Justin Samuels: Award winning playwright Kenneth Lin’s latest play Warrior Class,
comes out in New York’s Second Stage Theatre on July 11th. It’s playing Off
Broadway. Kenneth has done a number of plays and has won awards such
as the Princess Grace Award, TCG Edgerton New Play Prize, Kendeda
Graduate Playwriting Competition Winner, and the L. Arnold Weissberger
Award. He attended Cornell University undergraduate, and for grad
school attended Yale University School of Drama.
What was the inspiration for Warrior Class?
Kenneth Lin: A few years ago, the actor Louis Changchien and I got together to write a ten minute play for Second Generation Theatre Company. I was about to get married, and I didn’t have any inspiration. Louis, who is an action movie star, had mentioned that when he went to a shooting range noticed that there were a lot of Asian families hanging out there target practicing. So we decided to write a short play about Asians and guns. This got me thinking about Asian men, violence, and Virginia Tech. I thought of other incidents involving Asian men like the Hmong hunter in Wisconsin, the shooters in Binghamton, Oakland, the Discovery Channel, and Yale. Was there something about being Asian that fed into these violent acts? I conceived of a character, Julius Lee, who is a successful politician, but his life could have taken a very different path after a bad breakup in college. Now that he is about to open new territories of success, will he be able to breakthrough, or will he be dragged down by the past and a world that isn’t ready for him to fully succeed? After I began to do more first hand research about the inner workings of politics, I discovered that the entangling nature of American civil service is anything but civil.
JS: The lead character, Julius Lee, is called the Republican Obama. Do
you think we’re seeing major breakthrough of barriers for Asian
Americans in politics now? We’ve two Asian American governors now
if you count Indian Americans as Asian American.
KL: This is a question for history to answer. I’m too close to it now, but I’m not seeing a defining breakthrough. The ice is cracking slowly, but I can’t say that I feel that there has been a sea change in the way that Asians are participating in American media and politics. Things are changing, of course. Eventually we will be able to point to a generation of Asian Americans and say that they continued the fight of their fore-bearers, demanded, and finally attained a prominent, rightful place in all aspects of American life. I’d like to think that I’m playing a small part in the continuum of this movement.
JS: Were you a theater person all your life, or was this something that
developed later on?
KL: I’ve always liked theater, but I had a lot of other interests. People ask me what they should study to be an artist, but I think they’re already lost it in the questions. To be a good artist, one must be a good reader and/or listener.
JS: Your plays explore a number of political, racial and economic themes.
Po Boy Tango is about a Taiwanese immigrant who teams up with an
African American soul food chef. Said Saïd is about an Algerian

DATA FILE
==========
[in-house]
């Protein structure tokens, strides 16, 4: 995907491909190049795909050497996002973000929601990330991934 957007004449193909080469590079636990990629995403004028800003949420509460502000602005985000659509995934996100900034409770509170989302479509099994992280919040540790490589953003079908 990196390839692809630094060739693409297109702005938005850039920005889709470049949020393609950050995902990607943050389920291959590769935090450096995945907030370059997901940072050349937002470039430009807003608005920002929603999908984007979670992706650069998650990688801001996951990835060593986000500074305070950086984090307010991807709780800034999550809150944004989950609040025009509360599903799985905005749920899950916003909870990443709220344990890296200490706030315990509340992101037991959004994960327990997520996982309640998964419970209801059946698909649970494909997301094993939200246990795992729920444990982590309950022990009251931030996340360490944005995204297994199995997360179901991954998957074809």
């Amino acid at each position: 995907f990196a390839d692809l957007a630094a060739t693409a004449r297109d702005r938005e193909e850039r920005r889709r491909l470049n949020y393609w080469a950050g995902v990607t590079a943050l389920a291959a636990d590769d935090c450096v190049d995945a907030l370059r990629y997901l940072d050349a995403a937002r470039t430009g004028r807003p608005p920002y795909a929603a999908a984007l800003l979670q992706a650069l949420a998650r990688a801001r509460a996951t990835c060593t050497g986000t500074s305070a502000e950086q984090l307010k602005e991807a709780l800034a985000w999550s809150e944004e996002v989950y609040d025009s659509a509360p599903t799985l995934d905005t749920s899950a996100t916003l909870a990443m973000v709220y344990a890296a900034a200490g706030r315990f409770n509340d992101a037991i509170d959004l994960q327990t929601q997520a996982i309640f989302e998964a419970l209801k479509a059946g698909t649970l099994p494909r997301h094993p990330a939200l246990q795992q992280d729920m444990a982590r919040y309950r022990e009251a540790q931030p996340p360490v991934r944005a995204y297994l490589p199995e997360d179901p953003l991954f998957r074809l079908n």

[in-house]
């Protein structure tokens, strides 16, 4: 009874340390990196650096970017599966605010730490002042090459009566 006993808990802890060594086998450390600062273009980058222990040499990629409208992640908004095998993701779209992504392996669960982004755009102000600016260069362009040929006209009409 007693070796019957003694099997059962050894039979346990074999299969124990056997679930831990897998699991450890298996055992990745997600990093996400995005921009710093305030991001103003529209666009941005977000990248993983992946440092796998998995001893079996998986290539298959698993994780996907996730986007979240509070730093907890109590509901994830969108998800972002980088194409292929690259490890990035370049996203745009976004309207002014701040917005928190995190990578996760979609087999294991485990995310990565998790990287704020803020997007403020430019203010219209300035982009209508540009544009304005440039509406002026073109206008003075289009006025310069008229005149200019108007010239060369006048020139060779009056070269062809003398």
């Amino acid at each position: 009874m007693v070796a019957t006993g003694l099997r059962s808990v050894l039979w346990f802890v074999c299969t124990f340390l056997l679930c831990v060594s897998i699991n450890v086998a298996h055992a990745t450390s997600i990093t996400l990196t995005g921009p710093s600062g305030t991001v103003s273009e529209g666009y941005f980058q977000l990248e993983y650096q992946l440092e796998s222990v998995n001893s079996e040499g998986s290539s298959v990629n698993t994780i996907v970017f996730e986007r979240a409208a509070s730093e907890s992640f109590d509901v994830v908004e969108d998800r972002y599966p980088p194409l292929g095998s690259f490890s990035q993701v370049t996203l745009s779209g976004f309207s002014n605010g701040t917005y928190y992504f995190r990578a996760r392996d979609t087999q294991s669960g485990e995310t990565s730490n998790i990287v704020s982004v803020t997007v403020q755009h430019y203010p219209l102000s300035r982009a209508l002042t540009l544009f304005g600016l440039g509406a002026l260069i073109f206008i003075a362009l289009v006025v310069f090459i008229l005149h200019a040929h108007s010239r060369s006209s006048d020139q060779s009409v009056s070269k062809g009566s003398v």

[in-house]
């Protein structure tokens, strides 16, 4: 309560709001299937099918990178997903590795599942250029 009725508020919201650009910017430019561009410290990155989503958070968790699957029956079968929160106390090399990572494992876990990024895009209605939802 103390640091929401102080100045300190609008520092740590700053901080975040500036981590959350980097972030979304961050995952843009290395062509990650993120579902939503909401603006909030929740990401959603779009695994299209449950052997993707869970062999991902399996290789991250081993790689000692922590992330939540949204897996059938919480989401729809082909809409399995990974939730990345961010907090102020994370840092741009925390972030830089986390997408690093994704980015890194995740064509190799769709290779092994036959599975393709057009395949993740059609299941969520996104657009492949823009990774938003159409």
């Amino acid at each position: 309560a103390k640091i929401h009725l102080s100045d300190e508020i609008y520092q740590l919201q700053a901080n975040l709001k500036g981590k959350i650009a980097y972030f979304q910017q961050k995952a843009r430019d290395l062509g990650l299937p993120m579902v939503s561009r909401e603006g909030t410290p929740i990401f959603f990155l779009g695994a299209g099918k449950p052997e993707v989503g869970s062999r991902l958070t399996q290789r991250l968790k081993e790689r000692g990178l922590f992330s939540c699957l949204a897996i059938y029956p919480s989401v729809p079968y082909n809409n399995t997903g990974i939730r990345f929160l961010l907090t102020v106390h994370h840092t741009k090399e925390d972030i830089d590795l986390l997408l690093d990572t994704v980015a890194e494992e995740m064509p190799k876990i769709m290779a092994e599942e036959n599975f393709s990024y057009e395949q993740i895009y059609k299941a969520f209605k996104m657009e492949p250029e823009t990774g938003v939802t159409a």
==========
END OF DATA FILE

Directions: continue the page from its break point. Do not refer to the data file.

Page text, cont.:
political prisoner and his French torturer. Do you see yourself as
an activist of sorts? Or you simply bringing to light stories that
need to be told?
KL: I always think that it’s odd that the immediate reaction to a play that contains geo-political themes is that the writer is an activist of some kind, or has an agenda besides telling a good story. It strikes me as odd because it’s not as though geo-political problems happen to aliens on another planet. They happen to people. Personally, my family has traced a path from China to Burma to Hong Kong to Taiwan to Argentina to get to America. Tales of military juntas, cultural revolutions, flight to new homes are an essential part of the story of who I am. So, do I want us all to work harder to make the world a better place? Yes. But, I am doing what all writers do. I am telling the stories that are within me.
JS: Did you study political science or a related field while at Cornell?
Where did your affinity for political topics come from?
KL: I studied psychology at Cornell and I was actually a Psych 101 TA when the class was the largest lecture in North America. People think that studying psychology makes you good at character development, but it actually makes you good at plot. A psychological experiment is a contained system. You place subject in the system and based on their reactions to set parameters of the system, you try to make an inference about human nature. Plays are the exact same thing, except now I get to pick the subjects. I would say that I have an affinity for political topics. I have an affinity for learning how things work. At heart I’m an engineer, but I’m interested in how people work. I’m interested in how society works. Politics the the machinery of humanity.
JS: What upcoming projects do you have? Are you exclusively a
playwright, or do you write other things such as books, screenplays,
lyrics, etc? If you’re currently exclusively a playwright, would you
consider other types of writing?
I just finished a new commission for Ensemble Studio Theatre. I’m trying to get a new musical off the ground, and I just sold an new limited television series to Universal Cable for USA Networks. That and raising my new baby is going to be my life for a while. My dream when I retire is to travel around the world as a journalist who writes about people that are making a positive difference in the world. Someday, I’ll get back to writing essays for my blog.